White House rules out cooperation in impeachment probe
The White House slammed the door in a letter Tuesday on any cooperation by President Donald Trump's administration with the Democrats' impeachment probe, calling it "constitutionally invalid."
The eight page letter to Democratic leaders, signed by White House counsel Pat Cipollone, rejected the entire process underway in the House of Representatives, which is examining whether Trump abused his office by seeking a corruption probe in Ukraine of 2020 election rival Joe Biden.
"President Trump cannot permit his Administration to participate in this partisan inquiry under these circumstances," the letter said.
"Your inquiry lacks any legitimate constitutional foundation, any pretense of fairness, or even the most elementary due process protections," the letter said.
The White House said it objected especially to the fact that the lower house had not held a formal vote to launch the impeachment inquiry.
That "has never happened," a senior administration official, speaking on condition of anonymity, told reporters. He accused Democrats of "purporting simply to proceed on the basis of a news conference."
Democrats say that no formal House vote is needed because the impeachment process is in its earliest stages, equivalent to gathering evidence for an indictment. Only then would the Democrats call for a vote on whether to impeach, passing the matter on to the Republican-controlled Senate for a trial.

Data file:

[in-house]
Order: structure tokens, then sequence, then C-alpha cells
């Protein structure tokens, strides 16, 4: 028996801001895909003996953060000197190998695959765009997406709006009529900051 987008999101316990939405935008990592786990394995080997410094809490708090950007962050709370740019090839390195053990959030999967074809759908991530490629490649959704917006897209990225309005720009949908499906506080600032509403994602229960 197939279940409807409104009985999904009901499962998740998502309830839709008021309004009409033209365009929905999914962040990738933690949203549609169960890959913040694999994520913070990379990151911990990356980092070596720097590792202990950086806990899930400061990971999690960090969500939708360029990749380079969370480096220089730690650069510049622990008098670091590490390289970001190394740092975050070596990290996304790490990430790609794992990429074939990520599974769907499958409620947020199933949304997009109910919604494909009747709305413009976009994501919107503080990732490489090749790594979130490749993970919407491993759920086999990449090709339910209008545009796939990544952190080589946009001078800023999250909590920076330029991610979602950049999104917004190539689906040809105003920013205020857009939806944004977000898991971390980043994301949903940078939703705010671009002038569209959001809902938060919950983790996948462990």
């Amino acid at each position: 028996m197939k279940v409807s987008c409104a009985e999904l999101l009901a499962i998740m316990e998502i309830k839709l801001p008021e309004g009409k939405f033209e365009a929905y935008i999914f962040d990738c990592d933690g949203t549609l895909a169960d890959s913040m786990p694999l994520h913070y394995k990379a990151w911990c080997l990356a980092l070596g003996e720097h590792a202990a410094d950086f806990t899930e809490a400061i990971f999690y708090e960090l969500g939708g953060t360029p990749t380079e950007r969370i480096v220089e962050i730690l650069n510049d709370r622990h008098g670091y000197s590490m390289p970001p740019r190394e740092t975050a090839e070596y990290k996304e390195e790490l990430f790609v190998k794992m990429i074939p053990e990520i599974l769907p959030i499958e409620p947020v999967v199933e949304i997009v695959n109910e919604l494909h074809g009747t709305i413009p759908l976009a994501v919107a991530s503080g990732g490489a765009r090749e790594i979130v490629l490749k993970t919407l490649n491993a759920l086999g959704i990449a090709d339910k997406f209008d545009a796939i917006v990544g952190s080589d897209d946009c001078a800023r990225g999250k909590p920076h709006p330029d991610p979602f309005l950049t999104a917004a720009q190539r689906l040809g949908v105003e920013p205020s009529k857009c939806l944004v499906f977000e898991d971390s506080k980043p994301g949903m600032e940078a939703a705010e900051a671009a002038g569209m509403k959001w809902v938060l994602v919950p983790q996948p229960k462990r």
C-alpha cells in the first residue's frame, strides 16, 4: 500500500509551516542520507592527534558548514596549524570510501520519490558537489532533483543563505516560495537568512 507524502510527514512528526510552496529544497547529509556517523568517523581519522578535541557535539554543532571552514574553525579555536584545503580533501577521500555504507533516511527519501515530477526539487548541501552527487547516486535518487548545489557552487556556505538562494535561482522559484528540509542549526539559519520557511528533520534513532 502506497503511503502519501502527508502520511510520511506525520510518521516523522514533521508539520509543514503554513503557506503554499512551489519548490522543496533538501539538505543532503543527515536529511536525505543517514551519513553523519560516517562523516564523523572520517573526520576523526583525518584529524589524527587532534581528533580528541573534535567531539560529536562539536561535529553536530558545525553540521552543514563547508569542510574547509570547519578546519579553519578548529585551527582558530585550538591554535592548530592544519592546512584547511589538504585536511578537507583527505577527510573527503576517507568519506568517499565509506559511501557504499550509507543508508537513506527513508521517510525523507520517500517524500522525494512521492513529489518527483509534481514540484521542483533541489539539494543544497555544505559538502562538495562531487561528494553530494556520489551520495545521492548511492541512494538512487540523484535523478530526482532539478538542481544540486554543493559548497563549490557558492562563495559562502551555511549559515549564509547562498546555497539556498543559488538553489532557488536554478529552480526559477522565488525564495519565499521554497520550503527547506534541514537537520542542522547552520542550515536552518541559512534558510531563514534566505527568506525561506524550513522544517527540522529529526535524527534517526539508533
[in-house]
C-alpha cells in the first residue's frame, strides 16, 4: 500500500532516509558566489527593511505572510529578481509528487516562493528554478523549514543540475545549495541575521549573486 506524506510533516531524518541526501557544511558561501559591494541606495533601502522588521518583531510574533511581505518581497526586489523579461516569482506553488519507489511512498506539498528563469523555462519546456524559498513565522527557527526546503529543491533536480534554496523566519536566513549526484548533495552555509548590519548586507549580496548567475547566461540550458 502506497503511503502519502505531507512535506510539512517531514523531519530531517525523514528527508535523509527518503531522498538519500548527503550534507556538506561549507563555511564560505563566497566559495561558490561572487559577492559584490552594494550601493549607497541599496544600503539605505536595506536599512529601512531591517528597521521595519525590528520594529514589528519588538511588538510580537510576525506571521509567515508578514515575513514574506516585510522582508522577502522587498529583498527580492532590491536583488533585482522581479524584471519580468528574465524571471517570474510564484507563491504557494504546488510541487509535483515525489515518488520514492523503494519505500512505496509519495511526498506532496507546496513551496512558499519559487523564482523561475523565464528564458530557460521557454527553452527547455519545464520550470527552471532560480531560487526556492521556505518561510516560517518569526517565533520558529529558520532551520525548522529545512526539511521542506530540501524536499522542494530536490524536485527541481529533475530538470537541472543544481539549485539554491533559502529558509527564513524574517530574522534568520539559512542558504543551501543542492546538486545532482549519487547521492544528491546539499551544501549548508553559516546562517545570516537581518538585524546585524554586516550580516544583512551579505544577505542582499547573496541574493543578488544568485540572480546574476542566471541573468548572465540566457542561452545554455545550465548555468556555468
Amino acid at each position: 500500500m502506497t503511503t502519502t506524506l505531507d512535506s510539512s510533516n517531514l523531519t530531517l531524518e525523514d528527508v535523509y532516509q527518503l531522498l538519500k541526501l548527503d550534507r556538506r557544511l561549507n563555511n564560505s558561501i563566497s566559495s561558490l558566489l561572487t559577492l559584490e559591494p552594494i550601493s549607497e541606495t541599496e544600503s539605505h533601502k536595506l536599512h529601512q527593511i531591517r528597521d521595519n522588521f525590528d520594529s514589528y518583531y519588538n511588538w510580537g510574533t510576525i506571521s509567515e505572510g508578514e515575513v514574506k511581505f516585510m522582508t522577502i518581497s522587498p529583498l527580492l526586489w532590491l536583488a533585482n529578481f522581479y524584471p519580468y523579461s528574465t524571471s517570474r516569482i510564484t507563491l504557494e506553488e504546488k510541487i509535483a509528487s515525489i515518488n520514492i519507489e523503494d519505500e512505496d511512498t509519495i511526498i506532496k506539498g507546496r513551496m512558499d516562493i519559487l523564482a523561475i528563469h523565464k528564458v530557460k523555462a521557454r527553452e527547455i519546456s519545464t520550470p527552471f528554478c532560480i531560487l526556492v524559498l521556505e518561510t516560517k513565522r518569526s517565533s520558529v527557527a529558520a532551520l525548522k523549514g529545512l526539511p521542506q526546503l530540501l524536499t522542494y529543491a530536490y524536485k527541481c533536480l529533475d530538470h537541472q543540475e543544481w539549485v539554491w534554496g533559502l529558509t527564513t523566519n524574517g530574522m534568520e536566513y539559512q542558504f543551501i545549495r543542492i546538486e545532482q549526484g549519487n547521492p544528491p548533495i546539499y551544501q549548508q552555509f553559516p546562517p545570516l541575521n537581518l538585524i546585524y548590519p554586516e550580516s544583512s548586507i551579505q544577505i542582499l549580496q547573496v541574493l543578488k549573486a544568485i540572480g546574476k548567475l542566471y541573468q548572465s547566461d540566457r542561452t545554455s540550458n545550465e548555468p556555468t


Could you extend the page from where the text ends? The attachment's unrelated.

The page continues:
The decision means no members of the Trump administration will be authorized to testify in Congress and will ignore subpoenas, the official said.
He insisted that the White House was "definitely avoiding saying there's no way we'd ever cooperate." However, he gave no explanation of how a change might come.
The letter had been awaited for several days as part of Trump's strategy of stonewalling investigators and focusing on undermining the credibility of Democratic leaders with his voter base.
Earlier Tuesday, the White House prevented the US ambassador to the European Union, Gordon Sondland, from showing up to testify.
"He would be testifying before a totally compromised kangaroo court," Trump said on Twitter.
In slightly more measured terms, the letter asks Democrats to drop the entire process.
"We hope that, in light of the many deficiencies we have identified in your proceedings, you will abandon the current invalid efforts to pursue an impeachment inquiry and join the President in focusing on the many important goals that matter to the American people," it said.
© 2019 AFP